Happy 5th Birthday Junior ISA! Are they a good option for a child's savings?

10th November 2016

Last week marked the 5th anniversary of the launch of the Junior ISA and in that time, they have become a popular way for parents and grandparents to put money aside for children. But are they a good option for those looking to save for their child’s future and how have they fared in today’s rate cutting environment?

In November 2011, the Junior ISA was launched, following the scrapping of Child Trust Funds. The scheme is designed to encourage saving for children, by offering a tax-free savings account. Junior ISAs were originally available to children born on or after 3rd January 2011, born before September 2002 or those that didn’t qualify for a Child Trust Fund. There is however a key difference between the two and that is the lack of the valuable government contribution, which those with Child Trust Funds benefited from. Following the scrapping of Child Trust Funds, many providers stopped offering accounts and so lots were stuck with these, at times, uncompetitive accounts. However, since April 2015, the government relaxed the rules, so that those with a Child Trust Fund could transfer it to a Junior ISA as well.

There are two types of Junior ISA – Junior cash ISAs and Junior stocks and shares ISAs and a child could have one or both types, although you can only open up to one of each, per tax year. With the Junior cash ISA, no tax is paid on interest on the money saved, whereas with the stocks and shares version, you won’t pay tax on the capital growth or dividends received.

Junior ISAs are opened by a parent or legal guardian on behalf of the child, with the money in the account belonging to the child, although it is important to note that the money cannot be accessed until the child turns 18. Parents, friends and family can all contribute to the Junior ISA, as long as it stays within the limit, which in the current tax year (2016/17) is £4,080. The allowance can be all used in cash or stocks and shares or you can split the allowance between the two.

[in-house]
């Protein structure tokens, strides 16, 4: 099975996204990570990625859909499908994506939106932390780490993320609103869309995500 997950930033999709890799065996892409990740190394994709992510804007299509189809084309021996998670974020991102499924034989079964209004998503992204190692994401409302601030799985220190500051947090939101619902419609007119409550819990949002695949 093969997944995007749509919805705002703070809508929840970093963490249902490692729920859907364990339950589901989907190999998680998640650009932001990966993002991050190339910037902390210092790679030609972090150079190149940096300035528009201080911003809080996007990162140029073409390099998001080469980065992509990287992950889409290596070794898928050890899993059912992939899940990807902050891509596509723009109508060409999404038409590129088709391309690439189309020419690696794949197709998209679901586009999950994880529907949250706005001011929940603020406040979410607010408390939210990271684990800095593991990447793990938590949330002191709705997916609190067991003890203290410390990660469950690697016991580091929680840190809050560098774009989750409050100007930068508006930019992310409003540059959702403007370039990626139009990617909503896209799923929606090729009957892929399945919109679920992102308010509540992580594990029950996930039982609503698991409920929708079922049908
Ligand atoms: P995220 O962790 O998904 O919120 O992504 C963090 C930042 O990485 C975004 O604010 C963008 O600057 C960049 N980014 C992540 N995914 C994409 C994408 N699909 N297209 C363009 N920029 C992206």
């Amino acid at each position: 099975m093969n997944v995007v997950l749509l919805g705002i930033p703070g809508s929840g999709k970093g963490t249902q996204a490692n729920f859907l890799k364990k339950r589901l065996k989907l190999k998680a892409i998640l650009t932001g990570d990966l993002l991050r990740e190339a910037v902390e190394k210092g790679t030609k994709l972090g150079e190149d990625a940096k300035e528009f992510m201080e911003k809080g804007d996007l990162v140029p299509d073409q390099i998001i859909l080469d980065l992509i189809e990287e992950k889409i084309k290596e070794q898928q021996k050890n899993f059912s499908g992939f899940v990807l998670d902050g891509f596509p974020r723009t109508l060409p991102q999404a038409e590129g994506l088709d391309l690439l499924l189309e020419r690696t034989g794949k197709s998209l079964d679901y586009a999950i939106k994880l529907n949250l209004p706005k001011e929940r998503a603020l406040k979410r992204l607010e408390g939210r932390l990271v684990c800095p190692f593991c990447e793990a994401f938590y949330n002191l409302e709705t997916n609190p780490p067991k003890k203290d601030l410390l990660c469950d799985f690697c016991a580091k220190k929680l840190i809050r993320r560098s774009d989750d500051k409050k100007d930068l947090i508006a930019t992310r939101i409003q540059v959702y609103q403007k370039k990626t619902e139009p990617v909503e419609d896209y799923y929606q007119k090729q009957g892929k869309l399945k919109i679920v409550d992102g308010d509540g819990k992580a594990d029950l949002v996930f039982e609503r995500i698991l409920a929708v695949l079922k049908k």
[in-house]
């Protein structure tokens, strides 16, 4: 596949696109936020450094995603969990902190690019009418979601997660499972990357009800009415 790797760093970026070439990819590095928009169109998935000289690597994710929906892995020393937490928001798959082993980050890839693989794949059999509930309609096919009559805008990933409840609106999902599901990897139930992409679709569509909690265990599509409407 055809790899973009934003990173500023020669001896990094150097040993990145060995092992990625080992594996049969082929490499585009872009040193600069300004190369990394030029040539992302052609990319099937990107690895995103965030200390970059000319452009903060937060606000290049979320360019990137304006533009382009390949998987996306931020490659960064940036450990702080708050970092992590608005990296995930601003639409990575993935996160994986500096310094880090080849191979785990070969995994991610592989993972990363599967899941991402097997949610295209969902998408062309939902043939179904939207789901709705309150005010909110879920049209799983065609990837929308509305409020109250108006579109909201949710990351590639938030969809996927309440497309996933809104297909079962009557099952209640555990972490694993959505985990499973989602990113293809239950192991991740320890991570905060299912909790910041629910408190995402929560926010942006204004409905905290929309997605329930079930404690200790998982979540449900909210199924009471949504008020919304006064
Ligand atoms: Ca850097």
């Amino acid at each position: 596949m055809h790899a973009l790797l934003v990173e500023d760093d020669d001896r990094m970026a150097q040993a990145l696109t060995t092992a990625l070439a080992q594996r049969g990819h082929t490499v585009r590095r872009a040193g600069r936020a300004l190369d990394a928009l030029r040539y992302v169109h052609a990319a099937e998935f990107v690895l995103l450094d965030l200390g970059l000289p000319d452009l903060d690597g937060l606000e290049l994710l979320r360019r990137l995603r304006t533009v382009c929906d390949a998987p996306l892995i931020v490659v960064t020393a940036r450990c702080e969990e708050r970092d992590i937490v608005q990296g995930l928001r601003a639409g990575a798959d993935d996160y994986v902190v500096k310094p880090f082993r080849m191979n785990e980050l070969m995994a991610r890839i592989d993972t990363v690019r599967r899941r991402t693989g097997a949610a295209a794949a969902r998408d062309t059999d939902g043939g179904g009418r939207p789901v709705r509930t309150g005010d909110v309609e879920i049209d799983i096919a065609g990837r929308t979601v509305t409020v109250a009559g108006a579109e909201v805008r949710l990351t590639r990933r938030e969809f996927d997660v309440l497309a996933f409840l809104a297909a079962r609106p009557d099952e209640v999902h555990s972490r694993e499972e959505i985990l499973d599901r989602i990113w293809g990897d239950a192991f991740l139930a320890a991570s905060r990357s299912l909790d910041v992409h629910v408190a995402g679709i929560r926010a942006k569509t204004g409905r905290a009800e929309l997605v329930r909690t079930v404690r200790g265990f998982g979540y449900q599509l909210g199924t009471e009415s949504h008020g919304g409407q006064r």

Junior ISAs are becoming increasingly popular with nearly 740,000 accounts subscribed to in the last tax year (2015/16), of which nearly half a million (497,000) are Junior Cash ISAs, according to figures published by HMRC. The money invested is significant too, with well over £900 million invested in Junior ISAs in total in the same tax year.

As savers continue to suffer in one of the worst periods for interest rates ever known, it is interesting to see how Junior ISAs specifically and Children’s Accounts in general have fared, particularly following the cut in the Bank of England base rate in August this year.

On the whole it would be fair to say that those with Junior ISAs have not done too badly over the last five years, especially when you look at what has happened to adult’s savings accounts. Barring a Junior ISA that paid 6% tax free/AER from Halifax, which you would only qualify for if the registered adult also held a cash ISA with the provider, the top rate on offer remains the same as it did at the start of the first full tax year, since the inception of the Junior ISA. Coventry Building Society launched its Junior Cash ISA on the 5th April 2012 and still pays the market leading rate of 3.25% tax free/AER today. This rate, unchanged for over four and a half years, certainly contrasts with the plethora of rate cuts that we have seen over the same period and is especially impressive following the change in the Bank of England base rate.

When it comes to rate cuts affecting existing accounts, Children’s Accounts have suffered in a similar way to adult equivalents, particularly since the base rate reduction. However, it is important to note that even when the interest rate is cut, many accounts are starting from a much higher point than the adult equivalent, so the rate the child ends up with is usually still much more competitive.

Not only that but the rates on offer to open are much better, with up to three times more interest available in terms of easy access accounts, for example the 123 Mini Account from Santander pays 3% AER, compared to just 1% on the top adult account. In terms of Junior ISAs, you can also much higher rates than adult cash ISAs, through Coventry Building Society, as mentioned earlier (3.25%) and the likes of Nationwide at 3%.

So, with children faring better than adults, both in terms of rates available and the higher rates on existing accounts, there is an incentive to save for your child’s future. Junior Cash ISAs are worth considering as they not only offer competitive interest rates but also the fact that the money can’t be withdrawn until the child is 18, could be seen by many as an added benefit!

For more information on Junior Cash ISAs and to compare the very best rates on the market, take a look at our Junior Cash ISA Best Buy Table or call us on 0800 321 3581 to speak to one of our expert savings advisers.

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